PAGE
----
Shervin Pershevar announced on stage at the AOL TechCrunch Disrupt 2011 conference that he and Menlo Ventures has started a $20 million fund. The fund will be called the Menlo Talent Fund.
Shervin and his team at Menlo Ventures will invest $200,000 in early stage startups. According to the news Menlo will turn around a decision super fast – within two days.
The fund was financed last October with the closing of Menlo Ventures XI. It has already invested in eight companies, including: The Backplane, CakeHealth, Comprehend, LeanLaunchLab, Parse, RG Labs, and Tracksby. One company is yet to be announced.
Big Issue – Follow On Financing
Twenty million ($20m) seems to be the magic number for early stage “micro VC” funds these days. Having a small fund makes doing deals easy, but the core issue is the ability to do follow on financing. Most smaller funds the other “microVC” funds can’t do follow on or rely heavily on other firms to take the next round otherwise the startup is sunk and out of business. This won’t be a problem for Menlo Ventures because it is sitting on billions under management.
Shervin is a quality individual and he brings that early stage and experienced entrepreneurial talent to Menlo which has a cloud over their head lately of having a reputation for being a slow and stodgy firm. My personal experience has been positive with Menlo and their partnership is smart. However I would agree they are slow to move on deals.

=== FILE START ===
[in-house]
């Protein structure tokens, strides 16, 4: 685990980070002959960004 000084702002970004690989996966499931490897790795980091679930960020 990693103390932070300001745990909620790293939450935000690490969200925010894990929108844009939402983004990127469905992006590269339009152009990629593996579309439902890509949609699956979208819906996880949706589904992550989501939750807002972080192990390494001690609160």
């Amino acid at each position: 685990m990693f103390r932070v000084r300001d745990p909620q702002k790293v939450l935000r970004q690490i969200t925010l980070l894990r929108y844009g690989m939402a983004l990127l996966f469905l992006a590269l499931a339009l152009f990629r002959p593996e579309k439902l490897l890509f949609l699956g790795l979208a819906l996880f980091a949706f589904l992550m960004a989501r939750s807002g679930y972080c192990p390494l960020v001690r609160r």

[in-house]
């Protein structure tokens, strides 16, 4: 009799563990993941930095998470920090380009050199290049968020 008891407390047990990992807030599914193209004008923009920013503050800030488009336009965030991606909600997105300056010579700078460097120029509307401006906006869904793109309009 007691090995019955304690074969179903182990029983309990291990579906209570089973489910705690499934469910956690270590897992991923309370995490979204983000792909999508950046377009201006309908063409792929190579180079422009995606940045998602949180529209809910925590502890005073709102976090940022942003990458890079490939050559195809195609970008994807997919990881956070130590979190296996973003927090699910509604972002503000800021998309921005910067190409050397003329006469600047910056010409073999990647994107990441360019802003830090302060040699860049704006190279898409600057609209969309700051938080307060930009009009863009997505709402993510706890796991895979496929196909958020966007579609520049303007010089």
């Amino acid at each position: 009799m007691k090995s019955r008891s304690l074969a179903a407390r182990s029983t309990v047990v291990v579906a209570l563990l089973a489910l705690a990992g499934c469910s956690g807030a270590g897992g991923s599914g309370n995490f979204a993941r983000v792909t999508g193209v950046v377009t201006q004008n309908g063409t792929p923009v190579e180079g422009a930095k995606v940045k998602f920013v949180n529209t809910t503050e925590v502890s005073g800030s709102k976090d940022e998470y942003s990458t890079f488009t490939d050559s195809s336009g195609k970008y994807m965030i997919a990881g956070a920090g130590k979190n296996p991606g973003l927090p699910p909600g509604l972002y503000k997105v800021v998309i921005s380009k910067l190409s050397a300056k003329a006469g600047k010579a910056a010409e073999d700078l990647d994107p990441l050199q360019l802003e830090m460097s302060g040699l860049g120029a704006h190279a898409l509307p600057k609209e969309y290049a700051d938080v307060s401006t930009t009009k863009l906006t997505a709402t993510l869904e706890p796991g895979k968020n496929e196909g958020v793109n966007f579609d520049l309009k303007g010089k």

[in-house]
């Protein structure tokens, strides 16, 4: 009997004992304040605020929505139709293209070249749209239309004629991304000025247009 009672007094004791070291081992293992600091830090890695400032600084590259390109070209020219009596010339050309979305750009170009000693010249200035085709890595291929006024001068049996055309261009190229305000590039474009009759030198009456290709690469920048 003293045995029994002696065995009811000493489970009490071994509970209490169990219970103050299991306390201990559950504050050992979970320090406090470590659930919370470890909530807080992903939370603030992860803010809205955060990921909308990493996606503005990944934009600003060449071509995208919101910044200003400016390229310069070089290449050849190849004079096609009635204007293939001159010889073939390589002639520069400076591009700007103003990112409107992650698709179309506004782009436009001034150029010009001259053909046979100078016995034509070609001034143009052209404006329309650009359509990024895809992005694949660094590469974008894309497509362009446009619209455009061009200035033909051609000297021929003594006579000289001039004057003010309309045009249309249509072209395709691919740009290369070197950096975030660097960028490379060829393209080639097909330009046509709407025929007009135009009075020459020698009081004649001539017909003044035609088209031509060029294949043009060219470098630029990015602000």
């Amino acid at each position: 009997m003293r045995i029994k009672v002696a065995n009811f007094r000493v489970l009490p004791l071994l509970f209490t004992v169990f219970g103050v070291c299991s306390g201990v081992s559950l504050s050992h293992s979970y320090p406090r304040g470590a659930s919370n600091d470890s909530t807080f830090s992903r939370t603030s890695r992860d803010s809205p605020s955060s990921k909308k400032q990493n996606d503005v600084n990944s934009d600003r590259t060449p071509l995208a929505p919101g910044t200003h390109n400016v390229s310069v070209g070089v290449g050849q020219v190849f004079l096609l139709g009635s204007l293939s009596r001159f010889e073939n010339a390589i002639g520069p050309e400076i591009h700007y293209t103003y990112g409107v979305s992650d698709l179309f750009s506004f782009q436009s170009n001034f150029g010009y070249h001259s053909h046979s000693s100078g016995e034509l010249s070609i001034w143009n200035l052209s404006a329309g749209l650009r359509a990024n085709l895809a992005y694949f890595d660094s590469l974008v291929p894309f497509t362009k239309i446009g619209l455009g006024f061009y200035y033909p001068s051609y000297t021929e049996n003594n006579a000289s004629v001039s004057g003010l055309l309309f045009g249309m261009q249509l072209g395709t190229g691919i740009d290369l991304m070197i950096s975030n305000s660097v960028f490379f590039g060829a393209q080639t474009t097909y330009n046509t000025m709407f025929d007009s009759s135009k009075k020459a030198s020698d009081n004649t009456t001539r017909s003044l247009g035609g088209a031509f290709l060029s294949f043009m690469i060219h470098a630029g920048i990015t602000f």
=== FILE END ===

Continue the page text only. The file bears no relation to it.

“There is a war for talent today- to build companies of consequence founders need to attract exceptional people,” said Pishevar, “We are seizing the opportunity to support the next crop of leading companies with the Menlo Talent Fund, focused on helping great founding teams access capital quickly to build and scale their companies with the talent, mentorship and guidance they need to win.”
Menlo Ventures also announced the creation of Menlo Founders Council, a master’s council consisting of mentors, advisors and investors to support entrepreneurs at Menlo-sponsored retreats and events.
The Menlo model is good in that it focuses on the individual entrepreneur and team. Plus each individual partner can invest up to $250,000 in a startup without getting another partner involved. If the amount of money increases (say due to demand and bubble factors) then the other partners need to huddle to approve the deal. No matter which scenario the Menlo advantage is that the partners can do deals quickly or as they say here in Silicon Valley – “Pull the trigger fast on quality entrepreneurs and teams”.
I see this as a great opportunity for Shervin to spread his wings. I’ve personally known Shervin for a few years since he founded SGN, and he is a quality individual and really cares about startups and people. Plus he has some experienced entrepreneurs around him. The only issue that Shervin needs to worry about is that of diversity. Most of the micro VC and VCs in Silicon Valley are not diverse groups and they tend to get into herd mentality or group think.
Here are Shervin’s slides during the announcment at AOL Techcrunch’s Disrupt event in San Francisco.